(INTERHUB) – In Nigeria, 43% of girls are married off before their 18th birthday. 17% are married before they turn 15. The practice of child marriage in Nigeria is prevalent. Poverty, poor educational attainment and strong social and religious traditions are drivers of child marriage in Nigeria. The Nigerian Constitution does not establish a minimum age of marriage. The Child Rights Act, which was passed in 2003, sets the age of marriage at 18 years-old. However, only 23 of Nigeria’s 36 states have taken concrete steps to implement the minimum age of marriage. Many families still promote early marriage as it is a perceived means of securing girls future survival and protection.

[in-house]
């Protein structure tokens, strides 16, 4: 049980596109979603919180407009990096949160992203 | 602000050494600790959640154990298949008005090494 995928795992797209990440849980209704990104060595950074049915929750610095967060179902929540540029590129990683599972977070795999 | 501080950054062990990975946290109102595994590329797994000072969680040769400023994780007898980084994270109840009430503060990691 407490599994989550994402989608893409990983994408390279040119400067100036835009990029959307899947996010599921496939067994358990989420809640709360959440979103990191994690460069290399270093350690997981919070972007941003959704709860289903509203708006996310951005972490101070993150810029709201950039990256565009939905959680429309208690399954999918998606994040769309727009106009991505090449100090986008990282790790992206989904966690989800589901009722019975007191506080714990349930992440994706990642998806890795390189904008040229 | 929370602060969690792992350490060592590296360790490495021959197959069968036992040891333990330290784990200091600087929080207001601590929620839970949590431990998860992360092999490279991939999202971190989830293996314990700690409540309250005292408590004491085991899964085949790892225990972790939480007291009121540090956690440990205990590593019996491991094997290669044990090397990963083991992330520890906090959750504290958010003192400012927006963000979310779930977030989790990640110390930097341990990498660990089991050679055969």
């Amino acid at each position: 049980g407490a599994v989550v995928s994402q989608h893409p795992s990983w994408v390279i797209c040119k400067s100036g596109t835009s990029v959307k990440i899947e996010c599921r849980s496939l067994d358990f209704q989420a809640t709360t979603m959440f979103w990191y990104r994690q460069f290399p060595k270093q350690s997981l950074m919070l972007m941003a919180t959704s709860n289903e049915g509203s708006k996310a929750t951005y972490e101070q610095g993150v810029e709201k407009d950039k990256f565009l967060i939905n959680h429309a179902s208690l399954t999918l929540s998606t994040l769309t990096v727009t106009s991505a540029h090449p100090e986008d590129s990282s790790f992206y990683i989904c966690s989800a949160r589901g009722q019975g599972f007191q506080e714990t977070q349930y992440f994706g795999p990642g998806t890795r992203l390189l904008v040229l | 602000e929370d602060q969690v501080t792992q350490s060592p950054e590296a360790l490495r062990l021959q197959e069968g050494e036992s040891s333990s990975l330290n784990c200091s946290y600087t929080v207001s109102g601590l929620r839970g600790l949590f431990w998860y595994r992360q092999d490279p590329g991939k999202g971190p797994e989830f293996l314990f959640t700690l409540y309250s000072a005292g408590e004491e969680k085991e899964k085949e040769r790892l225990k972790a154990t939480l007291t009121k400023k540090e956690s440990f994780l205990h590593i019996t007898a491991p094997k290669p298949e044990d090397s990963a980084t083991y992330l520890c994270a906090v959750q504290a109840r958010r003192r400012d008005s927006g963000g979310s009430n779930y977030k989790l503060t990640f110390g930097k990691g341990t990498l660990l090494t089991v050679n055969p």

There is an antiquated practice of collecting ‘bride price’ in Nigeria. When a girl is getting married in Nigeria, her groom is expected to pay a certain price for her. This practice can be traced back to the belief that a girl is the property of her family, her father to be more specific. In order to marry her, you have to pay a price for her. The practice has become customary in Nigeria, but it also provides a very huge motive for why child marriage as a practice has continued to persist. It further explains why girls from poor families are the most vulnerable to this practice. The children are married off to older men, in order to both get the bride price that is paid on her behalf, but also because that is one less mouth to feed for her family.